The National Institutes of Health (NIH) put out a pair of requests for applications (RFAs) in December 2021 for an effort that will provide funding for efforts to investigate how that and other harm reduction policies could help address the drug crisis.
Gupta, the director of the White House Office of National Drug Control Policy (ONDCP), previously said that it’s critical to explore “any and every option” to reduce overdose deaths, and that could include allowing safe consumption sites for illegal substances if the evidence supports their efficacy.
The secretary of the U.S. Department of Health and Human Services (HHS), Xavier Becerra, has also signaled that the Biden administration would not move to block the establishment safe injection sites, stressing that “we are literally trying to give users a lifeline.”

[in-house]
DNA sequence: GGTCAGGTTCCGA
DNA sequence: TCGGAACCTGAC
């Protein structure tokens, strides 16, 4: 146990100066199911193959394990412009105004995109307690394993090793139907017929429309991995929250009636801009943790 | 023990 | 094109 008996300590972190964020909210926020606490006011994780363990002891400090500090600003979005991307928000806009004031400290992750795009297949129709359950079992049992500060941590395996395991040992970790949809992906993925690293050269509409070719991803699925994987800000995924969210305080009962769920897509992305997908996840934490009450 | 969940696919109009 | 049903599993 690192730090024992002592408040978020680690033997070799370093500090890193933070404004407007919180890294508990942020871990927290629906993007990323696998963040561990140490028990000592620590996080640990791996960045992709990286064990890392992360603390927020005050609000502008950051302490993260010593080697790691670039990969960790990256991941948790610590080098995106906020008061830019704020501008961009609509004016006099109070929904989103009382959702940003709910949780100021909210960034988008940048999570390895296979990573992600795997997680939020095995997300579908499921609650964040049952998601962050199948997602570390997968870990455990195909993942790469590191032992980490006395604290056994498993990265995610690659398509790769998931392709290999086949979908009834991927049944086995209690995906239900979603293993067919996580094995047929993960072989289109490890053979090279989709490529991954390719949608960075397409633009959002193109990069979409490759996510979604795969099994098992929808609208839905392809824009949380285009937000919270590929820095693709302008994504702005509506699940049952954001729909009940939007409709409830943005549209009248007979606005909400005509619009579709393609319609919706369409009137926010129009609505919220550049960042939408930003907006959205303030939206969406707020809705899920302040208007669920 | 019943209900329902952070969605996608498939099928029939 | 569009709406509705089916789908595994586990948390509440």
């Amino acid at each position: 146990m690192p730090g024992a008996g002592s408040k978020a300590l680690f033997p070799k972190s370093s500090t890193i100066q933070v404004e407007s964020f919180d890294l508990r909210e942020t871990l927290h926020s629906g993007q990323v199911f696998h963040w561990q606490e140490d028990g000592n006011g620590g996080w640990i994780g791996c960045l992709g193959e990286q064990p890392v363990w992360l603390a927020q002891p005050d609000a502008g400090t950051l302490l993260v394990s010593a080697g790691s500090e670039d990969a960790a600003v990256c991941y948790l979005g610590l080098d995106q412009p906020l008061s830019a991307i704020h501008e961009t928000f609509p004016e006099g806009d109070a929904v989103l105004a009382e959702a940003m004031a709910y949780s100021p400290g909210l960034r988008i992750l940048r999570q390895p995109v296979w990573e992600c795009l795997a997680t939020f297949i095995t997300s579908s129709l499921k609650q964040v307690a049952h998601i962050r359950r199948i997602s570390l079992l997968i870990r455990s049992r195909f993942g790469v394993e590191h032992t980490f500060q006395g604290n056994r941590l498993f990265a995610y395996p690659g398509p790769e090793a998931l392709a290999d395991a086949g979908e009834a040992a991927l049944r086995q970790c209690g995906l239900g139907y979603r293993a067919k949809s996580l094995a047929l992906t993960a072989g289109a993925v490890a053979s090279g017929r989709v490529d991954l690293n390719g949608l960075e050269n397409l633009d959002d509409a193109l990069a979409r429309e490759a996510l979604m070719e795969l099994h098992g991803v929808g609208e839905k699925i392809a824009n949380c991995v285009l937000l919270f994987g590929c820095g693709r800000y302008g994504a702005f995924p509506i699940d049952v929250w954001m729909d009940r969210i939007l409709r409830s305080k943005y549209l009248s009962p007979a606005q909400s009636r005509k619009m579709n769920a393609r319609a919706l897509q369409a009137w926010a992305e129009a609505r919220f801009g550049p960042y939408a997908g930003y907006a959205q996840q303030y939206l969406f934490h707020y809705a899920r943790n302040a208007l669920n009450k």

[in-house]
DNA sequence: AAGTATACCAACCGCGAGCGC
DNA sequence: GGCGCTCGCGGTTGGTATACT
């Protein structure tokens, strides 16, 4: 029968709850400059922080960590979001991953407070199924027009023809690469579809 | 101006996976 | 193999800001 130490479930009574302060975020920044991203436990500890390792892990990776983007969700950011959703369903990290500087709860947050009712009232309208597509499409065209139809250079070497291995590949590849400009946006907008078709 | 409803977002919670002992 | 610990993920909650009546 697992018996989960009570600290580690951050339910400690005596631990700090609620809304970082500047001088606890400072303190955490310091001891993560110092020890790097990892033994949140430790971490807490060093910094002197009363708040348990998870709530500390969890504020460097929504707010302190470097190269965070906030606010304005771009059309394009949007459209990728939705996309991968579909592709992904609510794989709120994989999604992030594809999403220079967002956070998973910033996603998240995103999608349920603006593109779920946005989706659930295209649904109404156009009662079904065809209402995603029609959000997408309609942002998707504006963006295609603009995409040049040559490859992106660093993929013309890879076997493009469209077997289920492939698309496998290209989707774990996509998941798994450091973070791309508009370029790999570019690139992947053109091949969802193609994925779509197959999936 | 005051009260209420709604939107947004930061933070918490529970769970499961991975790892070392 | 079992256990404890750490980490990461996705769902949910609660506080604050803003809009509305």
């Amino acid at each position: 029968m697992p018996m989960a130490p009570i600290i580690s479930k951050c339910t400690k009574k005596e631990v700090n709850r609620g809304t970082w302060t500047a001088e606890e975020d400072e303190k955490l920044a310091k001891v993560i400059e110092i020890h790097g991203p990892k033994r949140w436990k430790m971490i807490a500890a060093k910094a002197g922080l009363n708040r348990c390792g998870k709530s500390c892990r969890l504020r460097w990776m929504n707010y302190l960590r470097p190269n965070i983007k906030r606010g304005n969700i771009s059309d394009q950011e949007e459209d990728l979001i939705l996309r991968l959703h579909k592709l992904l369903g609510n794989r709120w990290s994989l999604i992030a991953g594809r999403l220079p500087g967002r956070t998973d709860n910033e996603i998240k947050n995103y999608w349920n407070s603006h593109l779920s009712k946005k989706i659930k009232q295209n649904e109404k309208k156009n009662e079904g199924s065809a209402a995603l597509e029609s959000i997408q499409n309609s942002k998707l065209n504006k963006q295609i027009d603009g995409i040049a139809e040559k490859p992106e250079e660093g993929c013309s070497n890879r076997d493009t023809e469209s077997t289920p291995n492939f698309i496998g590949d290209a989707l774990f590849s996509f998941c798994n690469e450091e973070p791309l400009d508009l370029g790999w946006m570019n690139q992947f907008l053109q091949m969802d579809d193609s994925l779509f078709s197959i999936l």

But a department spokesperson later walked those remarks back, stating that “HHS does not have a position on supervised consumption sites” and the “issue is a matter of ongoing litigation.” In any case, it would be up to DOJ to decide whether to pursue operators of the facilities under the Controlled Substances Act.
In 2021, Rhode Island’s governor signed a bill establishing a pilot program to allow safe consumption sites to operate in the state.
A New York Assembly committee advanced a bill in May to establish a statewide safe consumption site program, allowing regulators to authorize facilities where people could use currently illicit drugs in a medically supervised environment.
In a pair of setbacks for advocates, however, Vermont’s governor vetoed a bill in June that would have simply created a working group tasked with crafting a plan to open safe consumption sites and the governor of California vetoed a bill in August to permit a pilot program for the harm reduction centers.
Read DOJ’s latest filings in the safe consumption site case below: